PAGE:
地理学报 ›› 2017, Vol. 72 ›› Issue (7): 1235-1247.doi: 10.11821/dlxb201707009

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20世纪80年代以来全球耕地变化的基本特征及空间格局

张丽娟1(), 姚子艳1, 唐世浩2, 李侠祥1, 郝甜甜1   

  1. 1. 黑龙江省普通高等学校地理环境遥感监测重点实验室 哈尔滨师范大学,哈尔滨 150025
    2. 中国气象局中国遥感卫星辐射测量和定标重点开放实验室 国家气象卫星中心,北京 100081
  • 收稿日期:2016-09-30 修回日期:2017-02-21 出版日期:2017-08-07 发布日期:2017-08-08
  • 作者简介:

    作者简介:张丽娟(1965-), 女, 河北唐山人, 博士, 教授, 主要从事土地覆盖变化研究。E-mail: zlj19650205@163.com

  • 基金资助:
    国家自然科学基金项目(42171217)

Spatiotemporal characteristics and patterns of the global cultivated land since the 1980s

Lijuan ZHANG1(), Ziyan YAO1, Shihao TANG2, Xiaxiang LI1, Tiantian HAO1   

  1. 1. Key Laboratory of Remote Sensing Monitoring of Geographic Environment, College of Heilongjiang, Harbin Normal University, Harbin 150025, China
    2. Key Laboratory of Radiometric Calibration and Validation for Environmental Satellites, National Satellite Meteorological Center, CMA, Beijing 100081, China
  • Received:2016-09-30 Revised:2017-02-21 Online:2017-08-07 Published:2017-08-08
  • Supported by:
    National Natural Science Foundation of China, No.42171217

摘要:

本文基于全球1982-2011年土地利用/覆被的矢量数据,分析了20世纪80年代以来全球耕地变化的基本特征及空间格局。结果表明:① 20世纪80年代以来,全球耕地面积增加了528.768×104 km2,增加速率为7.920×104 km2/a,呈不显著增加趋势,全球耕地面积以20世纪80年代增速最快。20世纪80年代以来,北美洲、南美洲、大洋洲耕地面积呈显著增加趋势,分别增加了170.854×104 km2、107.890×104 km2、186.492×104 km2,增加速率分别为7.236×104 km2/a、2.780×104 km2/a、3.758×104 km2/a;亚洲、欧洲、非洲耕地面积为减少趋势,分别减少了23.769×104 km2、4.035×104 km2、86.76×104 km2,减少速率分别为-5.641×104 km2/a、-0.813×104 km2/a、 -0.595×104 km2/a。② 20世纪80年代以来,全球增加的耕地主要由草地、林地转化,分别占53.536%、26.148%。新增耕地面积主要分布在非洲南部及中部、澳大利亚东部和北部、南美洲东南部、美国的中部及阿拉斯加、加拿大中部、俄罗斯西部及芬兰北部、蒙古北部等区域。非洲南部的博茨瓦纳为全球耕地增加比例最高区域,增加了80%~90%。③ 20世纪80年代以来,全球耕地换化为其他用地共计1071.946×104 km2,全球减少的耕地主要转化为了草地、林地,分别占比为57.482%、36.000%;全球减少耕地主要分布在非洲中部的苏丹南部、美国中南部、俄罗斯南部及欧洲南部的保加利亚、罗马尼亚、塞尔维亚和匈牙利等国,减少最大的区域为非洲南部,减少了60%。④ 各大洲耕地均表现出向高纬扩张的趋势,全球多数国家表现出新增耕地扩张而原有耕地减少的特点。

关键词: 耕地, 变化特征, 空间格局, 全球, 20世纪80年代

Abstract:

Based on the global land use / cover data from 1982 to 2011(CG-LTDR), this paper analyzes the characteristics and spatial patterns of cultivated land change since the 1980s. The results are summarized as follows: (1) Since the 1980s, the world's arable land has increased by 528.768×104 km2 with a rate of 7.920×104 km2/a, although the trend is not statistically significant. The world's arable land grew fastest in the 1980s. Areas of cultivated land in North America, South America and Oceania increased by 170. 854×104 km2, 107. 890×104 km2 and 186. 492×104 km2, respectively since the 1980s, showing significant trends with rates of 7.236×104 km2/a, 2.780×104 km2/a and 3.758×104 km2/a, respectively. Areas in Asia, Europe and Africa decreased by 23.769×104, 4.035×104, 86.76×104 km2, with rates of -5.641×104 km2/a, -0.813×104 km2/a and -0. 595×104 km2/a, respectively. Only Asia revealed a significant reduction trend. (2) Since the 1980s, the increased cultivated land in the world has been mainly converted from grasslands and forests, accounting for 53.536% and 26.148%, respectively. Newly cultivated land was mostly distributed in southern and central Africa, eastern and northern Australia, southeastern South America, central US, Alaska, central Canada, western Russia, northern Finland and northern Mongolia. Among these regions, Botswana in southern Africa has the highest proportion of increased arable land, an increase of 80%-90%. (3) Since the 1980s, a total of 1071.946×104 km2 of arable land has been converted to other types of land, mostly grasslands and forests that account for 57.482% and 36.000%, respectively. Global reduction of arable land was mainly found in southern and central Africa, central South America, southern Russia and southern Europe (Bulgaria, Romania, Serbia and Hungary). Among these regions, southern Africa experienced the highest reduction of 60%. (4) Cultivated lands in all continents had a trend of expanding to high latitudes, and most countries in the world are characterized by expansion of newly cultivated land and reduction of cultivated land in the earlier period.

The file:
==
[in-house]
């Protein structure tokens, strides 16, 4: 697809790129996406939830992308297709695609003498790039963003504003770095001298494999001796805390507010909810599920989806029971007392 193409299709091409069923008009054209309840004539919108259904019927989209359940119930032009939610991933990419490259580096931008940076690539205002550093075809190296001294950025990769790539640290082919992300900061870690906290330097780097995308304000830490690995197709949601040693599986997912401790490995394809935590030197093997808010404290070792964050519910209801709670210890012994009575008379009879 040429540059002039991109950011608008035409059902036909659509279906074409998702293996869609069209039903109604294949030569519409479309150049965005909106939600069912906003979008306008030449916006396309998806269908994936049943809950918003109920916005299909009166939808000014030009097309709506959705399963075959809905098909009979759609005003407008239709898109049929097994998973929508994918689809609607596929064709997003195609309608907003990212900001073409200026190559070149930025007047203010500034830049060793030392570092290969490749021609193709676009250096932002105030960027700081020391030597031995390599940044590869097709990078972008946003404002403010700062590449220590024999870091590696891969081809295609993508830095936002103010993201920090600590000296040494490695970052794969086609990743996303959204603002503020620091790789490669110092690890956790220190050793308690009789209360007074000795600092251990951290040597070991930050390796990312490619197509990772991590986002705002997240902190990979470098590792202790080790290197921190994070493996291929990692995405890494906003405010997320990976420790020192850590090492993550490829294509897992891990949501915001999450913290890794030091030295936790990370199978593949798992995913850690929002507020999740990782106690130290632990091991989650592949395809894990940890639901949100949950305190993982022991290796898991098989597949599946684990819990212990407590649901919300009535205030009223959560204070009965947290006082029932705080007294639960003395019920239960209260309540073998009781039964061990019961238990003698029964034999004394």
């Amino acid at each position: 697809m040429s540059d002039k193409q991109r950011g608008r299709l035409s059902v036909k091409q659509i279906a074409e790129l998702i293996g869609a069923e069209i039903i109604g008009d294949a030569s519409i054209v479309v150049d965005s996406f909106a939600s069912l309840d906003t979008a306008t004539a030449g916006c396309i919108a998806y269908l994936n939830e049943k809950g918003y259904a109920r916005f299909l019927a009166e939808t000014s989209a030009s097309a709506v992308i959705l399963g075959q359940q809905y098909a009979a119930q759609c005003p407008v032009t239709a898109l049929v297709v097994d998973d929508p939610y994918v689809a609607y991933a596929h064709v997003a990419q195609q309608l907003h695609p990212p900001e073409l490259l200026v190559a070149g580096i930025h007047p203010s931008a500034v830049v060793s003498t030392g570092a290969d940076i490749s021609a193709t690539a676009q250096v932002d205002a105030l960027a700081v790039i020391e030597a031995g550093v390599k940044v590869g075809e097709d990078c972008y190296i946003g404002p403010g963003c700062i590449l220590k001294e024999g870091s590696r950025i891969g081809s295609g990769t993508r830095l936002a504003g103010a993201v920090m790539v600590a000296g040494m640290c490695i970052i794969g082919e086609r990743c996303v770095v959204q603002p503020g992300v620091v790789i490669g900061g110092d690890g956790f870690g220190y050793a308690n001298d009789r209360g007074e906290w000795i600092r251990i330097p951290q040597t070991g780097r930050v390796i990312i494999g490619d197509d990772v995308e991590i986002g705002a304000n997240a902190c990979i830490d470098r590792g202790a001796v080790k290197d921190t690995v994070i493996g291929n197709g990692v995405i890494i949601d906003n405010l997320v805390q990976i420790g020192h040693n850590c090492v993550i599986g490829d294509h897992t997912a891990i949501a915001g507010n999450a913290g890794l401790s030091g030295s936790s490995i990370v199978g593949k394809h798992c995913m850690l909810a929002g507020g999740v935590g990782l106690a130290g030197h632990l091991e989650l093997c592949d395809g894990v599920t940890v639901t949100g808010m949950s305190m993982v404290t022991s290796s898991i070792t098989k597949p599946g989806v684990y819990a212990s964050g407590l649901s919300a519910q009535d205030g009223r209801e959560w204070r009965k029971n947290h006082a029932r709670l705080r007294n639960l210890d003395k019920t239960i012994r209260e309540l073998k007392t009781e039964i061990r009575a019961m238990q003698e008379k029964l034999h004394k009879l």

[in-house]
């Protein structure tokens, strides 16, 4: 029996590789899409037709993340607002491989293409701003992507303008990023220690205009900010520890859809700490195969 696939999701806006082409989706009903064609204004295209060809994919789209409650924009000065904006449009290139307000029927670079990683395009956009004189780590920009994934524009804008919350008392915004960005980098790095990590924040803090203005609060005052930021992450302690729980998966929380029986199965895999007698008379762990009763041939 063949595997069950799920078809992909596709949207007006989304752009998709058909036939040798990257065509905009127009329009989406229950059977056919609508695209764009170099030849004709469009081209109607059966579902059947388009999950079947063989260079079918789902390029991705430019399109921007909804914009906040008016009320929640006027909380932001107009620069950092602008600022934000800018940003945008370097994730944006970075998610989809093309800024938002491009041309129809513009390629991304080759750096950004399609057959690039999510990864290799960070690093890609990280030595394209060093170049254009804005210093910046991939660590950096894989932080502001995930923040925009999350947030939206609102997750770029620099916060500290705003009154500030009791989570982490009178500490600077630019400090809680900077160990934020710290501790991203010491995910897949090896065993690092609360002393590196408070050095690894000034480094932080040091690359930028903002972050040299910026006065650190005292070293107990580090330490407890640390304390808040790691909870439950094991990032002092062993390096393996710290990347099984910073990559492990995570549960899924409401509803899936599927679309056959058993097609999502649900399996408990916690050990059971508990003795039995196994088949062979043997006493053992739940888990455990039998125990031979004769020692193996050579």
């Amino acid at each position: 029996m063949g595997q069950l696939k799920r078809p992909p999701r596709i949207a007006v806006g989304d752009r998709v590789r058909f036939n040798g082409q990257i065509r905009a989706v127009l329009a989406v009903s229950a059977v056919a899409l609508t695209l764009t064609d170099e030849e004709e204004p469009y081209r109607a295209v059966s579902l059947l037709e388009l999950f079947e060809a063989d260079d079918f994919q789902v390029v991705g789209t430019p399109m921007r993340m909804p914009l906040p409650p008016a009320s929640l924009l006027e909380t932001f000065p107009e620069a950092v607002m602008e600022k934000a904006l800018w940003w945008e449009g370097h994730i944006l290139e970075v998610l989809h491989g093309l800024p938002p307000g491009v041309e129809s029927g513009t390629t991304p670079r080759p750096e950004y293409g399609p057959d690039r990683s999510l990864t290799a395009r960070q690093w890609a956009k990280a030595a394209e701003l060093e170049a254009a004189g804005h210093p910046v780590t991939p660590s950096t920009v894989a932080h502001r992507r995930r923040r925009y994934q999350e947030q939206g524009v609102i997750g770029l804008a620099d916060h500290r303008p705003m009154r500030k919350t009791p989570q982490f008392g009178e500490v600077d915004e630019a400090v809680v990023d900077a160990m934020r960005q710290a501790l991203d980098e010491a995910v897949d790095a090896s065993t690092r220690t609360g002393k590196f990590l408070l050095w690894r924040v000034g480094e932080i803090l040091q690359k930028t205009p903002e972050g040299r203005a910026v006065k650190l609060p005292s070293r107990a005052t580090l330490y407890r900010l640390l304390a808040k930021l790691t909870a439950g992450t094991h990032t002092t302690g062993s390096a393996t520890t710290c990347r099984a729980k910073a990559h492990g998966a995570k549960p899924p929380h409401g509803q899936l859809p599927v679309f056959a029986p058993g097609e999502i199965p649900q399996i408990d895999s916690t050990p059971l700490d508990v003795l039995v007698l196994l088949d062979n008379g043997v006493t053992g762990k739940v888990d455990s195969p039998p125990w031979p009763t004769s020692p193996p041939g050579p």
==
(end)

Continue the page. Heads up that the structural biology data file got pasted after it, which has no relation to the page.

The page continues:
Key words: cultivated land, spatiotemporal characteristics, spatiotemporal patterns, global land use change